In June of this year we installed a small refrigerator back into our kitchen. We lived for just about a year without a refrigerator, but we always had our chest freezer running in the garage, and for most of that time, we tried to keep things cold in a cooler we stocked with jugs of water we froze in the chest freezer.
We learned that if you want to keep food cold at a controlled temperature, refrigerators are really good appliances for that task! Our main problems with our alternative method included:
1 – More wear and tear – and electric usage – on our chest freezer. Freezing jugs of water meant we were opening the chest freezer at least once every couple days, both to retrieve a jug of frozen water and to add a jug of melted water to freeze again. This more frequent opening of the chest freezer meant that it needed defrosting sooner. Adding water to freeze every couple days meant the freezer needed to run more often to freeze the water. So between the higher amount of frost collecting on the sides and the routine addition of unfrozen water, the freezer was using more electricity to run.
2 – Uneven cooling in the cooler. The items closest to the water jugs stayed the coldest, while those further from the jugs didn’t always stay cold enough. And as the jugs melted, the temperature in the cooler warmed up.
3 – Our unheated back porch made a perfect walk-in refrigerator for a part of the fall and winter. But for most of the winter, food tended to freeze there. Again, we learned that climate control is a significant feature of refrigeration.
4 – Some produce – especially fresh greens – just don’t last long without refrigeration. They will last a day or two if you keep them in water as you would cut flowers, but especially this time of year when gardening and the farmer’s market are a distant memory, and fresh produce comes from the grocery store, a refrigerator is really helpful.
5 – Inconvenience. (Of course.) We are willing to trade some convenience for energy efficiency, but in this case, if we really wanted to keep some food cold but not frozen, it turned out that there really wasn’t any net gain in energy efficiency!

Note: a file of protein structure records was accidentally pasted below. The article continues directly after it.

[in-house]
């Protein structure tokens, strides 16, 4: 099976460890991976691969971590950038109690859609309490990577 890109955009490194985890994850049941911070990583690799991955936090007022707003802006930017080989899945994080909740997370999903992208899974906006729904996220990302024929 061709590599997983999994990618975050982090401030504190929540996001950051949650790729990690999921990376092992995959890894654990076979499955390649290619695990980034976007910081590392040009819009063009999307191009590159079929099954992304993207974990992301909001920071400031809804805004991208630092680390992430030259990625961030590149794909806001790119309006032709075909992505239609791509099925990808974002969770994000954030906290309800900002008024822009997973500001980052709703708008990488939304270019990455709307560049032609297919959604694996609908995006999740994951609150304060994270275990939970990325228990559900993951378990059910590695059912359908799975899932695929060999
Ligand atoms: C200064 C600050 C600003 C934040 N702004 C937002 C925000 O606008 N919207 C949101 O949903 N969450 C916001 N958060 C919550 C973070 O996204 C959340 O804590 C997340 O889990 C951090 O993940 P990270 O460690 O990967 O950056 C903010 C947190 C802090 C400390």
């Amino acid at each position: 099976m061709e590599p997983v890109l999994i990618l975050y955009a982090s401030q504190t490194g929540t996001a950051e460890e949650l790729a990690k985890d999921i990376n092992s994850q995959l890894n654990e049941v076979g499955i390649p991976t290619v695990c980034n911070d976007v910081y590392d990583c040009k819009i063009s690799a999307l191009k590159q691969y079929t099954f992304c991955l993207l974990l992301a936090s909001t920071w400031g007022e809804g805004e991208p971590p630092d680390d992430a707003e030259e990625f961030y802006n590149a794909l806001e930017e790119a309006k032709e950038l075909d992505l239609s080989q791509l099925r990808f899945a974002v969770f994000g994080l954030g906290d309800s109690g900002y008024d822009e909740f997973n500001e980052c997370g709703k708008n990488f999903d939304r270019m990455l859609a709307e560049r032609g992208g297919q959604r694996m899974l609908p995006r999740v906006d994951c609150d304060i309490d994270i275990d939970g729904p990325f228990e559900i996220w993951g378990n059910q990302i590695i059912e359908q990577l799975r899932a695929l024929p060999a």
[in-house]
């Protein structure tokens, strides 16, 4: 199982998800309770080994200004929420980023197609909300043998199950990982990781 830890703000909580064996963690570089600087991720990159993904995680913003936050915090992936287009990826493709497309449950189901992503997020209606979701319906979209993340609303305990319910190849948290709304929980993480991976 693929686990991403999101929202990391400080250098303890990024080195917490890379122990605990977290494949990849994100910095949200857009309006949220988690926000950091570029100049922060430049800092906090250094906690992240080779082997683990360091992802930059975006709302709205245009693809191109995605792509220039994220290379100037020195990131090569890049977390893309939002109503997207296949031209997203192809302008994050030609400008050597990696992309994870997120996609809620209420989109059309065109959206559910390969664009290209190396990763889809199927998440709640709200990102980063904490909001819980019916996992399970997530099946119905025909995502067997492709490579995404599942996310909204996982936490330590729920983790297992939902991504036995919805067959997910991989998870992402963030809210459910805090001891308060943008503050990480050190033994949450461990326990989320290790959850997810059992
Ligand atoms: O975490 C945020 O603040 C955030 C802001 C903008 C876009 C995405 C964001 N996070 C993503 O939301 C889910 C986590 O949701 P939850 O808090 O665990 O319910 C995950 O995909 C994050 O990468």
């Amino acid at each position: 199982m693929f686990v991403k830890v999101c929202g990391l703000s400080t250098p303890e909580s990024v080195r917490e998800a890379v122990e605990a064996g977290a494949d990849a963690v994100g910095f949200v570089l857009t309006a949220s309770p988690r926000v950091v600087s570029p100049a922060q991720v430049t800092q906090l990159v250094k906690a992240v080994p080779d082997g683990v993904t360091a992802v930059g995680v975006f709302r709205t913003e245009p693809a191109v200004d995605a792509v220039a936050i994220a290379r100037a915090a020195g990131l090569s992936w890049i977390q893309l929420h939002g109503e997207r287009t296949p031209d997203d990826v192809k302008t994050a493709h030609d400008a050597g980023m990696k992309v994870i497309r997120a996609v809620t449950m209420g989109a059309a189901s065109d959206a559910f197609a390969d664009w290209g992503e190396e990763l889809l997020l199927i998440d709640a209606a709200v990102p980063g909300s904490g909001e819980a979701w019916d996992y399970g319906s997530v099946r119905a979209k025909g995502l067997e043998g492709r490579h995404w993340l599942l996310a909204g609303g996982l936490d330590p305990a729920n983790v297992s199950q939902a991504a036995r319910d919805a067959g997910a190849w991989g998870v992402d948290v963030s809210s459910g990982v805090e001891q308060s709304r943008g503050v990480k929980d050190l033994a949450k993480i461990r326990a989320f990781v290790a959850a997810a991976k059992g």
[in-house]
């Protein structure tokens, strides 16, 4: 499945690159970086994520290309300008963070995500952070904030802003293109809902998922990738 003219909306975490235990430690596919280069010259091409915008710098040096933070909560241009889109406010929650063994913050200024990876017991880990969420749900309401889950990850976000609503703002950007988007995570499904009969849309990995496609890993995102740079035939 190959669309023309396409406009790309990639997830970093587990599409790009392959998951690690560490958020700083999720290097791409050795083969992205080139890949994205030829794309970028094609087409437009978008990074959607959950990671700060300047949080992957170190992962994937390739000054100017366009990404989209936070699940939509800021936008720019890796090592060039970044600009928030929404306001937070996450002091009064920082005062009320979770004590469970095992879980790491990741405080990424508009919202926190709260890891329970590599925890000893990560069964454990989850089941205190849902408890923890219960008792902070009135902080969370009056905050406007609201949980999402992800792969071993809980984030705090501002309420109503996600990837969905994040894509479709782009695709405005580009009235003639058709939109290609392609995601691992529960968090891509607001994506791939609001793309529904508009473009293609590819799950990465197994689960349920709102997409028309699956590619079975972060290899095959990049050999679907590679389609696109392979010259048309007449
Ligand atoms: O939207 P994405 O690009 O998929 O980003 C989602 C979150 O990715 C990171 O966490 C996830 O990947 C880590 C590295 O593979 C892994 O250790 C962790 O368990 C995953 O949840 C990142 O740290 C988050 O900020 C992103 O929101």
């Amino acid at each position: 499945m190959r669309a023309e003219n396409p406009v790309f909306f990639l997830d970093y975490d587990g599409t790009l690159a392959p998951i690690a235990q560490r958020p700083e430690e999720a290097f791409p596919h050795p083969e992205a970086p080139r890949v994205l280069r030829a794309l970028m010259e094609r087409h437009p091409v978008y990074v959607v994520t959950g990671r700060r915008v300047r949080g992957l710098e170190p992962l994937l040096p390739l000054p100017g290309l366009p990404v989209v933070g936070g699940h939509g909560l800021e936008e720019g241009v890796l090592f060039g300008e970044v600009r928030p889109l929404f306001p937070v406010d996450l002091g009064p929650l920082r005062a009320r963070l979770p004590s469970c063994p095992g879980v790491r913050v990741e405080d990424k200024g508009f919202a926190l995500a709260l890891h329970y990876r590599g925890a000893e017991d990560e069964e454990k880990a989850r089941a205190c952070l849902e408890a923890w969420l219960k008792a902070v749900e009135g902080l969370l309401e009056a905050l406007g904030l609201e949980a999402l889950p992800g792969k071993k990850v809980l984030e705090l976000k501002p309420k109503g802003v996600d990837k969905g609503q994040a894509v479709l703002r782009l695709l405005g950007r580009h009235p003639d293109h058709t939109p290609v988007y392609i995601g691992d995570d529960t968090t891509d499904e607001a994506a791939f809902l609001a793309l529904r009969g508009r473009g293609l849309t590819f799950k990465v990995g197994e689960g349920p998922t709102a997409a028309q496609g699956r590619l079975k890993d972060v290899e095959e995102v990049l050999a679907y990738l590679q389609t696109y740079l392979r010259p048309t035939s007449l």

We definitely learned that we don’t need or even want a standard-sized refrigerator. We bought a 4.4 cu. ft. Frigidaire compact refrigerator, and it is more than enough space for our family of four – especially since we removed the panels for the freezer compartment and are using the entire box for refrigeration.
We studied our electric bills for the past couple years, and the addition of the refrigerator (which means, remember, we are opening our chest freezer and adding unfrozen food to it less often) hasn’t noticeably increased our electric usage. The bigger electricity difference we noticed was last year, when we gave the large but energy-efficient all-refrigerator we had been using to a hospitality house we work with. The hospitality house recycled their 1980s-era refrigerator, plugged in the new one we gave them, and their electricity usage dove noticeably.
So, my advice at the end of this experiment – if you want to keep your food cold, buy the smallest, most energy-efficient refrigerator you can find. Note that our 4.4 cu. ft. refrigerator actually doesn’t use much – if any – less electricity than the large highly efficient model we gave away last year. Energy efficiency is more noticeable in larger refrigerators than small ones. But we like having more space in the kitchen – and not losing and therefore wasting food in a large refrigerator.